The Taliban has claimed responsibility for a suicide bombing outside NATO headquarters in Kabul that killed seven Afghans and injured nearly 100 others. The attack comes just days before Afghanistan's national elections.
The bombing in Kabul underscores concerns ahead of elections
The suicide car bomb was detonated near the gate of NATO's International Security Assistance Force (ISAF) office in the Wazir Akbar Khan district, where most of the major foreign embassies and organizations are located in Afghanistan's capital.
"Unfortunately, there are casualties," said Canadian Brigadier General Eric Tremblay, an ISAF spokesman. "There are Afghan civilians and there are ISAF military."
Taliban spokesman Zabihullah Mujahid confirmed that the Taliban was behind the bombing.
"It was carried out by one of our hero mujahid, Ahmad, and the target was the US embassy and NATO headquarters," Mujahid said in a telephone interview with the German news agency DPA.
The blast blew out windows and rattled building in the neighborhood and a large cloud of smoke rose from the site of the attack over Kabul. It also rattled the confidence of a nation preparing for only its second ever direct presidential election.
NATO and the US have increased troop levels
Security in Kabul and across the country has been tightened in advance of the August 20 polls, with 30,000 extra American troops in place. Security forces have increased their patrols and set up new checkpoints in Kabul.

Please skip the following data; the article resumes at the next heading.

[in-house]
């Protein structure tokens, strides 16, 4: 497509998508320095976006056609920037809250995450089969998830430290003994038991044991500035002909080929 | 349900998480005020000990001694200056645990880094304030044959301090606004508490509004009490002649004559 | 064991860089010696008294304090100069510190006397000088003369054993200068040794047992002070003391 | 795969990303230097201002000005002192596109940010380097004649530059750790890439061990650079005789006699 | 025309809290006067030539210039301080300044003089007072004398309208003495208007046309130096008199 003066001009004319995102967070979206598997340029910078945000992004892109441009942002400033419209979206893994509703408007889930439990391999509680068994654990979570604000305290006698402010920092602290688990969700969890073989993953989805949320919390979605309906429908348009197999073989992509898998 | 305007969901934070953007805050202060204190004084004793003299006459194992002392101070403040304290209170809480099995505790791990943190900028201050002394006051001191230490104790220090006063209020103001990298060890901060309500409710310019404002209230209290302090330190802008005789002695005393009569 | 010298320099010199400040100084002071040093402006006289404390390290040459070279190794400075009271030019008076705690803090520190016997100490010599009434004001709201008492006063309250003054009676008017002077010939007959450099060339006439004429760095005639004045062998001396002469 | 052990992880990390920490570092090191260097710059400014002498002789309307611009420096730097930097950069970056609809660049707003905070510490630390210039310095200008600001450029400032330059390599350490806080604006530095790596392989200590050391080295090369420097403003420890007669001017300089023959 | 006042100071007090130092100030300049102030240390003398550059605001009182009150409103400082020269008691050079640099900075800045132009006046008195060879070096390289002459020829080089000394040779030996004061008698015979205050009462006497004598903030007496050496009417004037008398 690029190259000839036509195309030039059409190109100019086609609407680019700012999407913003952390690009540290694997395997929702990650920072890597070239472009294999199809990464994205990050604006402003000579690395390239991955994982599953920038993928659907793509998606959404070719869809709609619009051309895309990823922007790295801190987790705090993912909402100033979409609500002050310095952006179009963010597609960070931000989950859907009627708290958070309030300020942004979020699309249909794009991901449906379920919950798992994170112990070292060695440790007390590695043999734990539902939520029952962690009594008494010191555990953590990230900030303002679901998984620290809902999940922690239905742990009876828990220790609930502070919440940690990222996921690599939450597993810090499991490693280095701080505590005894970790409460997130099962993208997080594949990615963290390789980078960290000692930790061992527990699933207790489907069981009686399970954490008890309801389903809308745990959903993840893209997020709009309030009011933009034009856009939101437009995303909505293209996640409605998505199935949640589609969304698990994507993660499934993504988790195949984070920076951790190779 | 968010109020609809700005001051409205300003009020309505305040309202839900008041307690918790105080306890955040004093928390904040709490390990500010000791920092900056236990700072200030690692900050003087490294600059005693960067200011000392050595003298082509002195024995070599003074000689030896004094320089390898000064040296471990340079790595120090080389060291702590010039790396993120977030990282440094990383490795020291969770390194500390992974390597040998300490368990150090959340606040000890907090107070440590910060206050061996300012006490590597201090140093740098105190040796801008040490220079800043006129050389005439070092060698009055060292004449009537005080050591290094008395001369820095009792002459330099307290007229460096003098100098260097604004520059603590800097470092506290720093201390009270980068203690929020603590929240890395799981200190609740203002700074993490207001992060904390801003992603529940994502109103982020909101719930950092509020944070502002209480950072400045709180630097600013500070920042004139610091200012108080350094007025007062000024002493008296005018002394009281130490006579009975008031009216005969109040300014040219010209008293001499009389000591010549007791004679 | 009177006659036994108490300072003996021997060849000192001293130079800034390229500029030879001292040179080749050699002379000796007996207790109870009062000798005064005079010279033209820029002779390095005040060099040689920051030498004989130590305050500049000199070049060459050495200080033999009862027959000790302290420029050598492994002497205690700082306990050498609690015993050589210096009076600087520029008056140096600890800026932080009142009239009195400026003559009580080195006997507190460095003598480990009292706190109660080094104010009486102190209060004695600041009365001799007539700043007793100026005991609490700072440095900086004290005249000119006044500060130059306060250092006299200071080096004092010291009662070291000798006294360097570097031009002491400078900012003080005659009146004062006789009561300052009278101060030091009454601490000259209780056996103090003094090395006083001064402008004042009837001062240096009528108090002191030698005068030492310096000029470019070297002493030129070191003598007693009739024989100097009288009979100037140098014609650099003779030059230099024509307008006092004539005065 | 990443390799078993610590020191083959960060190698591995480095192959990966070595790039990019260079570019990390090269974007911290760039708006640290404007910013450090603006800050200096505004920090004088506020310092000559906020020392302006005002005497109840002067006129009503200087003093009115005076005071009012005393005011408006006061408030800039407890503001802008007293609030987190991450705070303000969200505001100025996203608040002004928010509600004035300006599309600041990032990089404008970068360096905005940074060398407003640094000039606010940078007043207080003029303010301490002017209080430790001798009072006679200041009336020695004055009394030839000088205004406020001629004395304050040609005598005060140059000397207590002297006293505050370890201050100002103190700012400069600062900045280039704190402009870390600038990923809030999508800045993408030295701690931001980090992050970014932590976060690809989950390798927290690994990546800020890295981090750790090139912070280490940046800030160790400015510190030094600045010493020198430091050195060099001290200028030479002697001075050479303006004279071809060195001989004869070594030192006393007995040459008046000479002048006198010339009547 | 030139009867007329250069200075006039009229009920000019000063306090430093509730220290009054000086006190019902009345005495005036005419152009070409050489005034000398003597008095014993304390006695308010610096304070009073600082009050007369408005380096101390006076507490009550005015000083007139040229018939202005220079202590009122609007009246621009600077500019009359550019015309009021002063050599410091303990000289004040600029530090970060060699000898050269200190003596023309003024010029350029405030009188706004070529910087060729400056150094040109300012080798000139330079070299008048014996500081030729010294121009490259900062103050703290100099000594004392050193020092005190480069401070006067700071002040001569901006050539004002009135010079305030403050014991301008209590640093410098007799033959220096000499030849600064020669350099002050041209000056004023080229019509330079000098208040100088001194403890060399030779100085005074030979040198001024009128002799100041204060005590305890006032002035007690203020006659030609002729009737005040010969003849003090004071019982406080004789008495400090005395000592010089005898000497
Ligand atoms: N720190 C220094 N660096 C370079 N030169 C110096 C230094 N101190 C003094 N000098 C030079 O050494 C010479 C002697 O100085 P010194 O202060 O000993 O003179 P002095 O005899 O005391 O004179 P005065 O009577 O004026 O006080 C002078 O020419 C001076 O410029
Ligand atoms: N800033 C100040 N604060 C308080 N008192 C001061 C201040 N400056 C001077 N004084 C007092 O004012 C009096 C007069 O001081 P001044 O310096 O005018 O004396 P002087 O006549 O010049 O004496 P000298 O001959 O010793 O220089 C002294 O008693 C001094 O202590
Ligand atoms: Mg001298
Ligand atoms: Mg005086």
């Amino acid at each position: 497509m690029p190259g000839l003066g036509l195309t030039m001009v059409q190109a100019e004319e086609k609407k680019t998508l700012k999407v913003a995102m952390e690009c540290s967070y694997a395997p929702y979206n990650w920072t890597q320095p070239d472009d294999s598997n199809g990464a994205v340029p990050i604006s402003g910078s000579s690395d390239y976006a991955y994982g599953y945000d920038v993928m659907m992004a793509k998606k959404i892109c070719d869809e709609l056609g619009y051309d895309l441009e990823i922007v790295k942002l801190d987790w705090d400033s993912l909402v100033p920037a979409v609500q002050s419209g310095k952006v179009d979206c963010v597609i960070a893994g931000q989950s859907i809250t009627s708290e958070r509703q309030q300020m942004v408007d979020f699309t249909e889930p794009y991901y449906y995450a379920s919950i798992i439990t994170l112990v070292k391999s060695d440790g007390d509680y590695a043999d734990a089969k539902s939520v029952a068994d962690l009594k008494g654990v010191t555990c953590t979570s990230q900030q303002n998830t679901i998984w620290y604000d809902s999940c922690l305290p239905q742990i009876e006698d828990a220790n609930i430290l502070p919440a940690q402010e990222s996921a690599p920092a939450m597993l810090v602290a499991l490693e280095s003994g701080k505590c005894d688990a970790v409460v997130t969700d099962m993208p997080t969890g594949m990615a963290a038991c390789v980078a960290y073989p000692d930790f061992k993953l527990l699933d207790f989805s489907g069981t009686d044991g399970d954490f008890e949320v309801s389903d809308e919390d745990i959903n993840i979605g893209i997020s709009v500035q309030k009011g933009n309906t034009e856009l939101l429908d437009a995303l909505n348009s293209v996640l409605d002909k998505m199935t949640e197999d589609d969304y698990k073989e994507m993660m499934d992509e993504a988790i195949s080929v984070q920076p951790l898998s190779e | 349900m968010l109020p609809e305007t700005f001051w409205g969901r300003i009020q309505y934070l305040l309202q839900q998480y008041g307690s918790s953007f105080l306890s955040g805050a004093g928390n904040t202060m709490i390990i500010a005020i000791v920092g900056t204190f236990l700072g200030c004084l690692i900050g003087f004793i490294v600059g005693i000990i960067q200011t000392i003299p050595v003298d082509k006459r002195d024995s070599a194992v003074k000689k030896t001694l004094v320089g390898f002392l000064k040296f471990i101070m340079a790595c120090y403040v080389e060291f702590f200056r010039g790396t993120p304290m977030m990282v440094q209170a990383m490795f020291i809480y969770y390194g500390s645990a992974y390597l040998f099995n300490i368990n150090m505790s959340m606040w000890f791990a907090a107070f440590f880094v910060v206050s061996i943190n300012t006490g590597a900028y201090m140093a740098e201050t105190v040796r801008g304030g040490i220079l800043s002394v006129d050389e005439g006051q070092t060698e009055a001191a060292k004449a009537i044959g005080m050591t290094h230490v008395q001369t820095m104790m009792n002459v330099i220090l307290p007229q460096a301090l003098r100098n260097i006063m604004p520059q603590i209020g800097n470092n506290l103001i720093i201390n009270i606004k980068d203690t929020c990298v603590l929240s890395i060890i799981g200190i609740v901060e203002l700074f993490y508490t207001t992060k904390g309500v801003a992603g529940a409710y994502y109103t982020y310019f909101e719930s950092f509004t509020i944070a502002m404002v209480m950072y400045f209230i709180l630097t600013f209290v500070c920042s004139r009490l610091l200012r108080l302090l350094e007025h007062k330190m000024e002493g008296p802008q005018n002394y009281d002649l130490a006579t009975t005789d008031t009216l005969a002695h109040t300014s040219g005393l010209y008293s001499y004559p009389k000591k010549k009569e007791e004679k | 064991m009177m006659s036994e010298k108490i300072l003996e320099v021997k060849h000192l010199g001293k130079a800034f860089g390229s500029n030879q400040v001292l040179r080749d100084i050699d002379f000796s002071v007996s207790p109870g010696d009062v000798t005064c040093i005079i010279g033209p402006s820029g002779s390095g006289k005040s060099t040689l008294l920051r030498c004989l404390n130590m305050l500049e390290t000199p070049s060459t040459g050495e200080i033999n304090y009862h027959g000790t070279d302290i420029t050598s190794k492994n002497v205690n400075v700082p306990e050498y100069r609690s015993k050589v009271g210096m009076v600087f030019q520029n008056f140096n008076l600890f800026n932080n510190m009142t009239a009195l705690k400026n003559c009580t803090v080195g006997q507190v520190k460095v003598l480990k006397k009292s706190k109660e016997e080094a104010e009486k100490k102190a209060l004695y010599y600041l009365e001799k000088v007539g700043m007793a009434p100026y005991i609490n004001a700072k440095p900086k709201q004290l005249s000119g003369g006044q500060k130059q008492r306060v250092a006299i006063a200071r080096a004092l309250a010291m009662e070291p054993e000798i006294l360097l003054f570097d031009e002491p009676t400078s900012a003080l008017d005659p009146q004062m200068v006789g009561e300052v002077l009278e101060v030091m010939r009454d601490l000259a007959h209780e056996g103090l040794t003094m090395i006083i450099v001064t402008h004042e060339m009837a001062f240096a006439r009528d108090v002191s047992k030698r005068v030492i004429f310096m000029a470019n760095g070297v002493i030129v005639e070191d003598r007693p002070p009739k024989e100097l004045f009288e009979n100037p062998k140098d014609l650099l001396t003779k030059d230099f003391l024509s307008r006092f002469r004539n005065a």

Worries for election day
But many observers and Afghan civilians fear that the country is still not secure enough for an election.
Despite the relative calm over the last several months, the Taliban has conducted over 20 attacks against politicians taking part in the elections. Incumbent President Hamid Karzai's running mate Mohammad Qasim Fahin was attacked by militants in northern Afghanistan and one cameraman was wounded. Two workers of Karzai's main challenger, former foreign minister Abdullah Abdullah, were killed by gunmen.
"The government says it will install the polling stations in secure areas like the center of the district, but how can we go there from our village?" asked Rahim Jan Kako from the Zherai district in southern Afghanistan. "I voted last time despite threats, but what the election brought us was killing and destruction."
Independent Election Commission officials said this week that elections would not be able to be held in 10 districts unless those areas were secured. A mass abstention from the vote is currently being predicted by analysts. Such a low turnout could lead the new government to lack legitimacy in the eyes of the Afghan people.
Editor: Nick Amies